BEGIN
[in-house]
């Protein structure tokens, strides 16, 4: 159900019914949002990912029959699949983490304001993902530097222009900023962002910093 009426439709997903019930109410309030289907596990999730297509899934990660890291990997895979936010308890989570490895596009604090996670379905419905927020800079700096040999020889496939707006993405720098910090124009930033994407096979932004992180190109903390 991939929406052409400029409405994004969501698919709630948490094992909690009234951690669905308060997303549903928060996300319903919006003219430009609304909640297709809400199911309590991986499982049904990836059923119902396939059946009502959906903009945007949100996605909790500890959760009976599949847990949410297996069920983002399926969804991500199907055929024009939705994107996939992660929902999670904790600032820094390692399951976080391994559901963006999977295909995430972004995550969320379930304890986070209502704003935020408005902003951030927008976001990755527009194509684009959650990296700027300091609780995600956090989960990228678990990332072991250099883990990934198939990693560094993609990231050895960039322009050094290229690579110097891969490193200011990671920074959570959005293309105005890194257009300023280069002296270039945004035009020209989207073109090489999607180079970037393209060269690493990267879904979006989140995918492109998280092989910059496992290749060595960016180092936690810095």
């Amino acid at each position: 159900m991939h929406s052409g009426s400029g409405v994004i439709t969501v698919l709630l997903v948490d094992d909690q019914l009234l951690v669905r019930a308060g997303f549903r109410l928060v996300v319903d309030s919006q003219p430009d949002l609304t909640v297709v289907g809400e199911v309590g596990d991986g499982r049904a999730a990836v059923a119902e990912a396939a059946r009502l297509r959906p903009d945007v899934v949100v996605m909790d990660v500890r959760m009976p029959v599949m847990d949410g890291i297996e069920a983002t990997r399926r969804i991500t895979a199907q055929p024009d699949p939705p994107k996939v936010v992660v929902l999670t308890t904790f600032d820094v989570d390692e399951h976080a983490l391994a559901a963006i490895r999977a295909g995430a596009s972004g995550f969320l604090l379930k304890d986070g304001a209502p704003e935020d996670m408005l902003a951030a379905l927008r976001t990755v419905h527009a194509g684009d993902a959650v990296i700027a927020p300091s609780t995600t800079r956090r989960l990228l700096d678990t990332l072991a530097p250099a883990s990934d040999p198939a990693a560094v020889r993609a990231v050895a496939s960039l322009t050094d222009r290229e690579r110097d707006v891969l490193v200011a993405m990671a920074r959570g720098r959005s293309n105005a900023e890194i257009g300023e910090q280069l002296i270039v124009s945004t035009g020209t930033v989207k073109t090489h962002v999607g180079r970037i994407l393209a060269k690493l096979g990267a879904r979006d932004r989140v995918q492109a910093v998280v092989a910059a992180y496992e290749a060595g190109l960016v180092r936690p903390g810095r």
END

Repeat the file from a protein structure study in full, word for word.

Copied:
[in-house]
């Protein structure tokens, strides 16, 4: 159900019914949002990912029959699949983490304001993902530097222009900023962002910093 009426439709997903019930109410309030289907596990999730297509899934990660890291990997895979936010308890989570490895596009604090996670379905419905927020800079700096040999020889496939707006993405720098910090124009930033994407096979932004992180190109903390 991939929406052409400029409405994004969501698919709630948490094992909690009234951690669905308060997303549903928060996300319903919006003219430009609304909640297709809400199911309590991986499982049904990836059923119902396939059946009502959906903009945007949100996605909790500890959760009976599949847990949410297996069920983002399926969804991500199907055929024009939705994107996939992660929902999670904790600032820094390692399951976080391994559901963006999977295909995430972004995550969320379930304890986070209502704003935020408005902003951030927008976001990755527009194509684009959650990296700027300091609780995600956090989960990228678990990332072991250099883990990934198939990693560094993609990231050895960039322009050094290229690579110097891969490193200011990671920074959570959005293309105005890194257009300023280069002296270039945004035009020209989207073109090489999607180079970037393209060269690493990267879904979006989140995918492109998280092989910059496992290749060595960016180092936690810095």
């Amino acid at each position: 159900m991939h929406s052409g009426s400029g409405v994004i439709t969501v698919l709630l997903v948490d094992d909690q019914l009234l951690v669905r019930a308060g997303f549903r109410l928060v996300v319903d309030s919006q003219p430009d949002l609304t909640v297709v289907g809400e199911v309590g596990d991986g499982r049904a999730a990836v059923a119902e990912a396939a059946r009502l297509r959906p903009d945007v899934v949100v996605m909790d990660v500890r959760m009976p029959v599949m847990d949410g890291i297996e069920a983002t990997r399926r969804i991500t895979a199907q055929p024009d699949p939705p994107k996939v936010v992660v929902l999670t308890t904790f600032d820094v989570d390692e399951h976080a983490l391994a559901a963006i490895r999977a295909g995430a596009s972004g995550f969320l604090l379930k304890d986070g304001a209502p704003e935020d996670m408005l902003a951030a379905l927008r976001t990755v419905h527009a194509g684009d993902a959650v990296i700027a927020p300091s609780t995600t800079r956090r989960l990228l700096d678990t990332l072991a530097p250099a883990s990934d040999p198939a990693a560094v020889r993609a990231v050895a496939s960039l322009t050094d222009r290229e690579r110097d707006v891969l490193v200011a993405m990671a920074r959570g720098r959005s293309n105005a900023e890194i257009g300023e910090q280069l002296i270039v124009s945004t035009g020209t930033v989207k073109t090489h962002v999607g180079r970037i994407l393209a060269k690493l096979g990267a879904r979006d932004r989140v995918q492109a910093v998280v092989a910059a992180y496992e290749a060595g190109l960016v180092r936690p903390g810095r």